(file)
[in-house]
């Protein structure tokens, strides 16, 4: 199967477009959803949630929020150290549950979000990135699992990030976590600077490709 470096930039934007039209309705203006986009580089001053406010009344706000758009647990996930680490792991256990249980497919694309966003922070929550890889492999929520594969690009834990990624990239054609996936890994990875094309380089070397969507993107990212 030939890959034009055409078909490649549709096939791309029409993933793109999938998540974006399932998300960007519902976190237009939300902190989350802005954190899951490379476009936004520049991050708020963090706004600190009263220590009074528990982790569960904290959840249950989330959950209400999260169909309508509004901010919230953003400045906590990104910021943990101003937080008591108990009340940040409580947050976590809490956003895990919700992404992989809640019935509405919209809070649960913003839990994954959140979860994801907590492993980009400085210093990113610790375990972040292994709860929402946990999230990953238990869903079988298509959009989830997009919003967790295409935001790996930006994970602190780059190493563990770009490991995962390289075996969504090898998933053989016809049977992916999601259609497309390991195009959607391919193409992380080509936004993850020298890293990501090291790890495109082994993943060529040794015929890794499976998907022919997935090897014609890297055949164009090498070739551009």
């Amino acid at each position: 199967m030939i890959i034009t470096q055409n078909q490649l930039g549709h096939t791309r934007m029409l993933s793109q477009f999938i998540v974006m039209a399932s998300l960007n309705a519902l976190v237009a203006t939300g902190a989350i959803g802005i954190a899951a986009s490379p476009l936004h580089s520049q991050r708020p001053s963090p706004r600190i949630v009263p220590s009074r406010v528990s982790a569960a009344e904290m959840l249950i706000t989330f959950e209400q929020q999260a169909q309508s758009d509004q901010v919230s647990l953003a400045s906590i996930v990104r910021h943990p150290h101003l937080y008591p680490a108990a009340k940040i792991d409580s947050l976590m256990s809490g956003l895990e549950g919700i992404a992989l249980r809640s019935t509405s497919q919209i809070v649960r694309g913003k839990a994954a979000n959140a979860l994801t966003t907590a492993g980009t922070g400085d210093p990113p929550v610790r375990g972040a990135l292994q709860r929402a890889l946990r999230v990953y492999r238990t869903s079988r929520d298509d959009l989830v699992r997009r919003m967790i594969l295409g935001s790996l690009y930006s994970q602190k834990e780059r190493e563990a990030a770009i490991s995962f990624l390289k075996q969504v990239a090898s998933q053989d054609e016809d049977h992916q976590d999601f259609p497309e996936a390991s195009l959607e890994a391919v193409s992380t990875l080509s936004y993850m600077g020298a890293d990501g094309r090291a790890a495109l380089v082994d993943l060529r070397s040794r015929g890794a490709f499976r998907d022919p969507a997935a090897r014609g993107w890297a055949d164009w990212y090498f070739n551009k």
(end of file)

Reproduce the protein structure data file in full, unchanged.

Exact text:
[in-house]
């Protein structure tokens, strides 16, 4: 199967477009959803949630929020150290549950979000990135699992990030976590600077490709 470096930039934007039209309705203006986009580089001053406010009344706000758009647990996930680490792991256990249980497919694309966003922070929550890889492999929520594969690009834990990624990239054609996936890994990875094309380089070397969507993107990212 030939890959034009055409078909490649549709096939791309029409993933793109999938998540974006399932998300960007519902976190237009939300902190989350802005954190899951490379476009936004520049991050708020963090706004600190009263220590009074528990982790569960904290959840249950989330959950209400999260169909309508509004901010919230953003400045906590990104910021943990101003937080008591108990009340940040409580947050976590809490956003895990919700992404992989809640019935509405919209809070649960913003839990994954959140979860994801907590492993980009400085210093990113610790375990972040292994709860929402946990999230990953238990869903079988298509959009989830997009919003967790295409935001790996930006994970602190780059190493563990770009490991995962390289075996969504090898998933053989016809049977992916999601259609497309390991195009959607391919193409992380080509936004993850020298890293990501090291790890495109082994993943060529040794015929890794499976998907022919997935090897014609890297055949164009090498070739551009």
């Amino acid at each position: 199967m030939i890959i034009t470096q055409n078909q490649l930039g549709h096939t791309r934007m029409l993933s793109q477009f999938i998540v974006m039209a399932s998300l960007n309705a519902l976190v237009a203006t939300g902190a989350i959803g802005i954190a899951a986009s490379p476009l936004h580089s520049q991050r708020p001053s963090p706004r600190i949630v009263p220590s009074r406010v528990s982790a569960a009344e904290m959840l249950i706000t989330f959950e209400q929020q999260a169909q309508s758009d509004q901010v919230s647990l953003a400045s906590i996930v990104r910021h943990p150290h101003l937080y008591p680490a108990a009340k940040i792991d409580s947050l976590m256990s809490g956003l895990e549950g919700i992404a992989l249980r809640s019935t509405s497919q919209i809070v649960r694309g913003k839990a994954a979000n959140a979860l994801t966003t907590a492993g980009t922070g400085d210093p990113p929550v610790r375990g972040a990135l292994q709860r929402a890889l946990r999230v990953y492999r238990t869903s079988r929520d298509d959009l989830v699992r997009r919003m967790i594969l295409g935001s790996l690009y930006s994970q602190k834990e780059r190493e563990a990030a770009i490991s995962f990624l390289k075996q969504v990239a090898s998933q053989d054609e016809d049977h992916q976590d999601f259609p497309e996936a390991s195009l959607e890994a391919v193409s992380t990875l080509s936004y993850m600077g020298a890293d990501g094309r090291a790890a495109l380089v082994d993943l060529r070397s040794r015929g890794a490709f499976r998907d022919p969507a997935a090897r014609g993107w890297a055949d164009w990212y090498f070739n551009k």